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Former nursing officer calls out “blatant Islamophobia” in SANDF

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Another Muslim woman has broken her silence over alleged discrimination in the South African National Defence Force (SANDF) and has revealed her long struggle to wear the headscarf. Suwayba Fischer has been a member of the military for 13 years and served in the South African Military Health Service. She worked as a nursing officer at the 2 Military hospital in Wynberg, the same facility where Major Fatima Isaacs has experienced similar discrimination. Isaacs faces a disciplinary hearing for “defiance of a lawful instruction” after she refused to remove her headscarf.

Speaking to journalists outside the military court at the Castle of Good Hope on Wednesday, where Isaacs appeared for a preliminary investigation, Fischer said she was approached by the head colonel at the hospital that the military was “not a place for a Muslim woman”, particularly one wearing a headscarf.

“There were times we were visited [by senior ranking officers] and put on the spot and told to remove the headscarf. I took this with a pinch of salt in the beginning but later it became traumatic,” she explained.

As in the case of Major Fatima Isaacs, Fischer said the constant chastisement endured for ten years. At the start of the ten year period, there were no problems with the wearing of the headscarf, however as new military officers took over, a hard line approach was taken against Muslim members. A pattern of Islamophobia and bigotry in the SANDF started to emerge.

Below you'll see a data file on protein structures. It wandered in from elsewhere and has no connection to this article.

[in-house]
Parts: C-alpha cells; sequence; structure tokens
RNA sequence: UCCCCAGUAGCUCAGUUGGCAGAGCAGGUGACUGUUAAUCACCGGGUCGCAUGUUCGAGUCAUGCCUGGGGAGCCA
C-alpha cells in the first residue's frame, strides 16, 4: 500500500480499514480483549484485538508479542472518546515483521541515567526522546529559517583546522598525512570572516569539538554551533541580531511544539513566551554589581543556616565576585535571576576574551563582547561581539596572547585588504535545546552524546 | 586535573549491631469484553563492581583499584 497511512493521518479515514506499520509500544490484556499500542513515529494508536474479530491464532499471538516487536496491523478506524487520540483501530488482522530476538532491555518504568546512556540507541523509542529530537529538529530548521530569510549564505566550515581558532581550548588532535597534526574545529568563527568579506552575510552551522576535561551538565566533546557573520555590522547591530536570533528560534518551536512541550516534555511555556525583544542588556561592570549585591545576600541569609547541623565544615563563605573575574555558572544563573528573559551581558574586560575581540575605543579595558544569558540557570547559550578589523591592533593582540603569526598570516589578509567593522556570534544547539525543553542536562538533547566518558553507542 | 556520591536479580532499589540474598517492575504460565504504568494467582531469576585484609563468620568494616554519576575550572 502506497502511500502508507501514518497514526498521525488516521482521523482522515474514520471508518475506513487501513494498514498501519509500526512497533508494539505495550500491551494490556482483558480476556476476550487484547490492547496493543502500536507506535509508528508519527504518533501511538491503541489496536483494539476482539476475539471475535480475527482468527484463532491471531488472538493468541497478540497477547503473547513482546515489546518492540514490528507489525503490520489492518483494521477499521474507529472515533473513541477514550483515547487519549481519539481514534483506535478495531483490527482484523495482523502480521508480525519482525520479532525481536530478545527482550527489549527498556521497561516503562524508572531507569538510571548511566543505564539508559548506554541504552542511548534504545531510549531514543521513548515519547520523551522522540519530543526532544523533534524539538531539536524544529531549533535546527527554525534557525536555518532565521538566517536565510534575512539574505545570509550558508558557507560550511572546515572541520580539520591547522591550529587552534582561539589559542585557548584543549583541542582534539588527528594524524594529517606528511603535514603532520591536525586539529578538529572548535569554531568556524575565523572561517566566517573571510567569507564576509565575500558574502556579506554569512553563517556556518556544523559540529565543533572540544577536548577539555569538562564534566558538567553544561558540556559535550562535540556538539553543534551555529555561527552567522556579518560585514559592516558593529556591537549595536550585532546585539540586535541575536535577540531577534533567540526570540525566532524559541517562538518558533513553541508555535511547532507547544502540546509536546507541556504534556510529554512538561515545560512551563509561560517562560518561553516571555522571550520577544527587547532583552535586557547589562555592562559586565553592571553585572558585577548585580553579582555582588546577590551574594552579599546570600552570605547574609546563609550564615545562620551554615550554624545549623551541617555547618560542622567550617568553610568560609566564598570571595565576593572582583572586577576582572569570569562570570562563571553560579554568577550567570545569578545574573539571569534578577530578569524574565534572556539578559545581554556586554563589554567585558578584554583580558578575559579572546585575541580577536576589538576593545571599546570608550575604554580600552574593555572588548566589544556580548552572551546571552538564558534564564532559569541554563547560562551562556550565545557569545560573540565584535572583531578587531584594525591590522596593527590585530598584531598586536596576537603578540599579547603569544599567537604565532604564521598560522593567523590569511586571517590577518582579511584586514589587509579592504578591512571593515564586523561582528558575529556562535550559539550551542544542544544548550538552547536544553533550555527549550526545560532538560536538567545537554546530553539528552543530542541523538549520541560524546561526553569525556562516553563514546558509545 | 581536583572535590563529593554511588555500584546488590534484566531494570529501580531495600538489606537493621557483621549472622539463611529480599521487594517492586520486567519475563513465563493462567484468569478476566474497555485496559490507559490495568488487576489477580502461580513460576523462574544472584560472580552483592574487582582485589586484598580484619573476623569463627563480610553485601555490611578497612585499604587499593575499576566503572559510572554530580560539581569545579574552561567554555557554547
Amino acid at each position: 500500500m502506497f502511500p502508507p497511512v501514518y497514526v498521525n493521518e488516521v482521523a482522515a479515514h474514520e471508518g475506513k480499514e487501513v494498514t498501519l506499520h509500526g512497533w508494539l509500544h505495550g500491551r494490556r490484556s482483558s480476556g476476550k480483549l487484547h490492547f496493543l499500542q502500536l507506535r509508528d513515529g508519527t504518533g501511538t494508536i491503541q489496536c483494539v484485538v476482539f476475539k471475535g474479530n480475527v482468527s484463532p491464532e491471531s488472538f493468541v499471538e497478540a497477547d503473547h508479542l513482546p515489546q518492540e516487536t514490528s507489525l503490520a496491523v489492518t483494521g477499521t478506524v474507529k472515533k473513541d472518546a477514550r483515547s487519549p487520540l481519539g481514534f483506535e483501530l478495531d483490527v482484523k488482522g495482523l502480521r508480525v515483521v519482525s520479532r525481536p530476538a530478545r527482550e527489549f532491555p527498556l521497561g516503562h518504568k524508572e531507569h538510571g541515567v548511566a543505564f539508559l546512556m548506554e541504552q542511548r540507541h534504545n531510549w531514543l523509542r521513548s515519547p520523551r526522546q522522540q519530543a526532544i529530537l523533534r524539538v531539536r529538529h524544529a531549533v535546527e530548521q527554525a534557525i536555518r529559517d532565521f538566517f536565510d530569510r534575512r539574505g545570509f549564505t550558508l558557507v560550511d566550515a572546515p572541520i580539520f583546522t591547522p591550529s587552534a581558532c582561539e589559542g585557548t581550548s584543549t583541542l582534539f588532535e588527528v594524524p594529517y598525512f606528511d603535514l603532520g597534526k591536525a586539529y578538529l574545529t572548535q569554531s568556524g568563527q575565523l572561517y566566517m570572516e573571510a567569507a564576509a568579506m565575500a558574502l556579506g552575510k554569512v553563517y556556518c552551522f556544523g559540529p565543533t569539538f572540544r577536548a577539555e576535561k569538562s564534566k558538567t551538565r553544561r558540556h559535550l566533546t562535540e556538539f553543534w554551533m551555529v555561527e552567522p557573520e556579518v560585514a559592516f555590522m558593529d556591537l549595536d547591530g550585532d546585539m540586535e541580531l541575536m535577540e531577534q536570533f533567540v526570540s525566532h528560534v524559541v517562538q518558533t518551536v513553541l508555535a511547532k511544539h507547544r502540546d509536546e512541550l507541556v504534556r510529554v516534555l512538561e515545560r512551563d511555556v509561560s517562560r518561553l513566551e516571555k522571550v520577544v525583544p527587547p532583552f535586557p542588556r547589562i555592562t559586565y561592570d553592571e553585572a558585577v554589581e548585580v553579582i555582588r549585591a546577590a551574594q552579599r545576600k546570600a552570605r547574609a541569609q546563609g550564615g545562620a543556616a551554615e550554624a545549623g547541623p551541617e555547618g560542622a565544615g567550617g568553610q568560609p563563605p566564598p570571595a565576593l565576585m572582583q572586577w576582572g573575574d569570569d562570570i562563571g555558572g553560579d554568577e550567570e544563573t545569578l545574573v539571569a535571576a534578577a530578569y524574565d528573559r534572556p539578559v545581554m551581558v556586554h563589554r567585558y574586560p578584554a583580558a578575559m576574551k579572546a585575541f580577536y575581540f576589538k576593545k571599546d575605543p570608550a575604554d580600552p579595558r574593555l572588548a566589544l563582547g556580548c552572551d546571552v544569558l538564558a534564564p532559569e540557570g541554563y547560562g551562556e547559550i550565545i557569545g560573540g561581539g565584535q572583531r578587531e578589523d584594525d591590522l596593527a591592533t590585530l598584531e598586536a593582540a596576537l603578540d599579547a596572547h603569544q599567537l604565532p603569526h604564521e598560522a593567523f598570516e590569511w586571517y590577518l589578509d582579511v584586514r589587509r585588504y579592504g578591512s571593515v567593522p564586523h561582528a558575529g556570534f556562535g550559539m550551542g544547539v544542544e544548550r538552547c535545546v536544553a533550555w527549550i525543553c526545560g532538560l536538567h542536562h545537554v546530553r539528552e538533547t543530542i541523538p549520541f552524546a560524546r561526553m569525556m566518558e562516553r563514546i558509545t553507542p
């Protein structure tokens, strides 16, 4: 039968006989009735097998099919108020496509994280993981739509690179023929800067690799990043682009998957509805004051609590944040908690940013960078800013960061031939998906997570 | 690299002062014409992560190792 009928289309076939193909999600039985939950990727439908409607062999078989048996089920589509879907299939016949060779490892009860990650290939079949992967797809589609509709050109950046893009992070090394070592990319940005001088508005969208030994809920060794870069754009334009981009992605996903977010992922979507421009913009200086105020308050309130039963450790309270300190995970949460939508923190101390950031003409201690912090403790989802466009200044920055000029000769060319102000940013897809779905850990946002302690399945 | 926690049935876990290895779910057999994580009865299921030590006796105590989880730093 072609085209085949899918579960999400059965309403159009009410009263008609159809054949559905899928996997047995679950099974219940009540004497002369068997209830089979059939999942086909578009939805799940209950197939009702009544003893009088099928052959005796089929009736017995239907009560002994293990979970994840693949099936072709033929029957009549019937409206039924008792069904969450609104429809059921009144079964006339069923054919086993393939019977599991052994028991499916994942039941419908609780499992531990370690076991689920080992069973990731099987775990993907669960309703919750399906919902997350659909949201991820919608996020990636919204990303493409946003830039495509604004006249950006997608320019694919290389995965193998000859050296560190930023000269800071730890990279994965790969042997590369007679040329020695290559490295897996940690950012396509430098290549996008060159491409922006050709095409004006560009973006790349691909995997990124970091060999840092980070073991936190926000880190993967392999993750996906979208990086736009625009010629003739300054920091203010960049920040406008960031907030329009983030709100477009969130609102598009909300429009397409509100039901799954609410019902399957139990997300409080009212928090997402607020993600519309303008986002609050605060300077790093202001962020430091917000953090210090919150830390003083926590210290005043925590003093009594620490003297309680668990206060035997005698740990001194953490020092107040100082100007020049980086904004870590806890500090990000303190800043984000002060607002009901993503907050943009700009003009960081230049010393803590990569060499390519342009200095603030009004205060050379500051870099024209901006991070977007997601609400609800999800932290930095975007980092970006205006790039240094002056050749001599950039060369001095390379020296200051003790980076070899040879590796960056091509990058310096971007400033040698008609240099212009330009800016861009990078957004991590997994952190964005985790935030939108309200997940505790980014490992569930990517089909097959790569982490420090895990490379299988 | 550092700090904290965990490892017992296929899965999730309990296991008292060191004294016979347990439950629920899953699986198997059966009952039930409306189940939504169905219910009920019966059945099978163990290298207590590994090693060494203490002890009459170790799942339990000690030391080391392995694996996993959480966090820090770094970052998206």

“During the time I was there, one specific colonel blatantly discriminated against me. She made statements that a person that wears a scarf is oppressed. I took offence to this, but because of ranks, you cannot object,” she recalled.

“Another colonel, that was above her, visited us and said there’s no place for a Muslim woman, especially a woman wearing a scarf, in the army. She said if I cannot remove my scarf, I must leave the military. Shortly afterwards, I handed in my resignation.”

Many Muslim women did not object to senior officers rebuking them for wearing the headscarf, out of fear of victimisation and disciplinary action. Fischer said the aggrieved women had appealed for an official policy on the headscarf so that ranking officers could not question them.

While Fischer was not formally disciplined, many Muslim women were reprimanded, and they then decided to take the matter further.

“The generals in charge of the religious decisions were meant to have a sitting. But nothing came of it. People then came and told us to remove our headgear. When we walked in corridors, we had to be in hiding literally. I was working in an enclosed space so I wasn’t exposed that much to the high ranks until the last few years when I was at the military hospital.”

“I experienced so much emotional trauma, especially in the last year there. In this time, we’ve been back and forth on the issue of the scarf.”

Fischer has thrown her full weight behind Major Fatima Isaacs in her pursuit of justice.
VOC


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